Revitalizing the Rule of Law: Examining the Success of the Arab Spring

By Chertoff, Meryl; Green, Michael | Harvard International Review, Fall 2012 | Go to article overview

Revitalizing the Rule of Law: Examining the Success of the Arab Spring


Chertoff, Meryl, Green, Michael, Harvard International Review


Since December 2010, the eyes of the world have been drawn to the dramatic developments in North Africa and the Middle East, as popular revolutions have toppled autocratic regimes throughout the region. The American people's egalitarian instincts have sided with the democratic political aspirations of these revolutions. However, our obsessive focus on free and fair elections has caused us to overlook another critical element in the construction of flourishing societies in Arab Spring countries. The framers of the new constitutions in these countries, and the people themselves, will need to construct impartial, fair, independent, and transparent judicial systems, and a culture of confidence in their courts in order to foster a robust civil society. Only then will citizens feel secure that they will be justly treated if they are subjected to overreach by popular majorities or executive entities. The development of impartial and independent courts is a prerequisite to the rule of law.

The "rule of law," a somewhat elusive concept, but a phrase often used by political theorists and international development agencies, refers to sets of norms, social practices, and institutions developed by societies to curb the arbitrary exercise of power, including simple protections of physical safety. The more basic version of the rule of law restricts political leaders to a set of formal decision-making processes. It defines the entities that create and review laws, describes the procedures they must follow, and establishes independent mechanisms to assess whether proper procedures were followed in individual cases. This "rule by law" can structure diverse political orders, including authoritarian regimes, as long as such formal rules are honored.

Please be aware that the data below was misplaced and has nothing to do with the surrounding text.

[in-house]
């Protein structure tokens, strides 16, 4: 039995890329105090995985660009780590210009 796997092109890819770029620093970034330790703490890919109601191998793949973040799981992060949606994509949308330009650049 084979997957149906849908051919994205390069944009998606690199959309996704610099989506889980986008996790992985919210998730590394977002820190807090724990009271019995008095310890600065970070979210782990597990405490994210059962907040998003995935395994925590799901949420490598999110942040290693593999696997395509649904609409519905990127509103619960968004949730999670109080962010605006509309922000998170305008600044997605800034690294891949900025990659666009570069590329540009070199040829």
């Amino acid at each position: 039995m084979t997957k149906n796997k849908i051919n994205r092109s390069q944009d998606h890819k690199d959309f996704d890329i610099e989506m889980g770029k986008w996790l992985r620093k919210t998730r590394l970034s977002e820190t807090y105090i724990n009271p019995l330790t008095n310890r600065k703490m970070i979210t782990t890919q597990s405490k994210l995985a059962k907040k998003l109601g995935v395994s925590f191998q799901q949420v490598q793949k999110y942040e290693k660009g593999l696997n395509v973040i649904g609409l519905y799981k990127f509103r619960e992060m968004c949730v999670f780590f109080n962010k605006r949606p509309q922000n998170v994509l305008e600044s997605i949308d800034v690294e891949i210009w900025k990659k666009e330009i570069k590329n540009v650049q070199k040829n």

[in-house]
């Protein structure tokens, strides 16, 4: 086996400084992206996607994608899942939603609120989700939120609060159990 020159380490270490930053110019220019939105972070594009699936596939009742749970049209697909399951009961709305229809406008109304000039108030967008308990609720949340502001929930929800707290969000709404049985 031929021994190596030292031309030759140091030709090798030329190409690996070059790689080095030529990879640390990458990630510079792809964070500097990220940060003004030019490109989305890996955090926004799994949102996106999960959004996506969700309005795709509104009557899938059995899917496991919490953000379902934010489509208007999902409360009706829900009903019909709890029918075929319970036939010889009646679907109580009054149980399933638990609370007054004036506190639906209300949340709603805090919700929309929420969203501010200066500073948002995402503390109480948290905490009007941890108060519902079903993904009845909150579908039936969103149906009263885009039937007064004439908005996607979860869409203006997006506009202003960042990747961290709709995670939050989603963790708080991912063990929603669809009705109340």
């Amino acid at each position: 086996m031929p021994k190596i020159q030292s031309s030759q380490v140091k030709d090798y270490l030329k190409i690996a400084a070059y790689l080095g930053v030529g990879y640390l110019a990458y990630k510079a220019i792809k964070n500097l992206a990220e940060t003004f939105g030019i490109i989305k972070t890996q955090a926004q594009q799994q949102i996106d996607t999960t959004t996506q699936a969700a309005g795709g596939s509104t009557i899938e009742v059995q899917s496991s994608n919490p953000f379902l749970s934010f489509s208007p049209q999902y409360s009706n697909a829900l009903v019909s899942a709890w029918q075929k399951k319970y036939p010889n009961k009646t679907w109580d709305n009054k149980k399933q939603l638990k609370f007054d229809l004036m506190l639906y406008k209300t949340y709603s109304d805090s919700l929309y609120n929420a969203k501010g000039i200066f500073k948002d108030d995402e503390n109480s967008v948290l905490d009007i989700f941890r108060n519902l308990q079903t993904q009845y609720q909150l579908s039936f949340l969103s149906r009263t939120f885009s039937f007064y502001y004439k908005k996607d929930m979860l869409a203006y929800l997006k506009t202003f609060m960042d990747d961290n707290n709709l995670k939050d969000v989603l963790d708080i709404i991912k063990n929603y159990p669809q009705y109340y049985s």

A "thicker" version of the rule of law, as the Center on International Cooperation at New York University noted in a recent report, "denies that mere procedural formality can protect individuals or groups from oppression and insists that effective rule of law requires a deeper set of constitutional and legal norms," ranging from guarantees of full citizen equality and political participation to the full array of contemporary understandings of human rights, in order to help provide for human security and development. The thick version has further been defined by a UN secretary general report as "a principle of governance in which all persons, institutions, and entities, public and private, including the state itself, are accountable to laws that are publicly promulgated, equally enforced, and independently adjudicated, and which are consistent with international human rights norms and standards." It requires measures to ensure judicial independence and legal transparency, the separation of powers, and broad access to the political process.

The thick version of the rule of law has typically assigned a central role to the judiciary. The internationally respected Bangalore Principles of Judicial Conduct (2002) and the United Nations' Basic Principles on the Independence of the Judiciary (1985) both emphasize an impartial judiciary. As one UN commentator on the Bangalore Principles observes, a universal aspiration for the rule of law "depends for its fulfillment on the competent and impartial application of the law by judges." According to judicial reform expert Norman Greene, the rule of law historically has emphasized ensuring an independent, qualified, and impartial judiciary. "In order for the public to accept an independent judiciary," he has noted, "they need to have a judiciary which they believe to be impartial; and for a judiciary to be impartial, it needs to be independent, free of threats or inducements by political or other forces to decide one way or another."

The development of such an independent judiciary, broadly conceived, rests upon a three-part scaffold. The first essential support is structural, and entails the creation of a separation of powers, a method for selecting qualified judges, a definition of their tenure and the circumstances for their removal, and a determination of the scope and finality of judicial review. …

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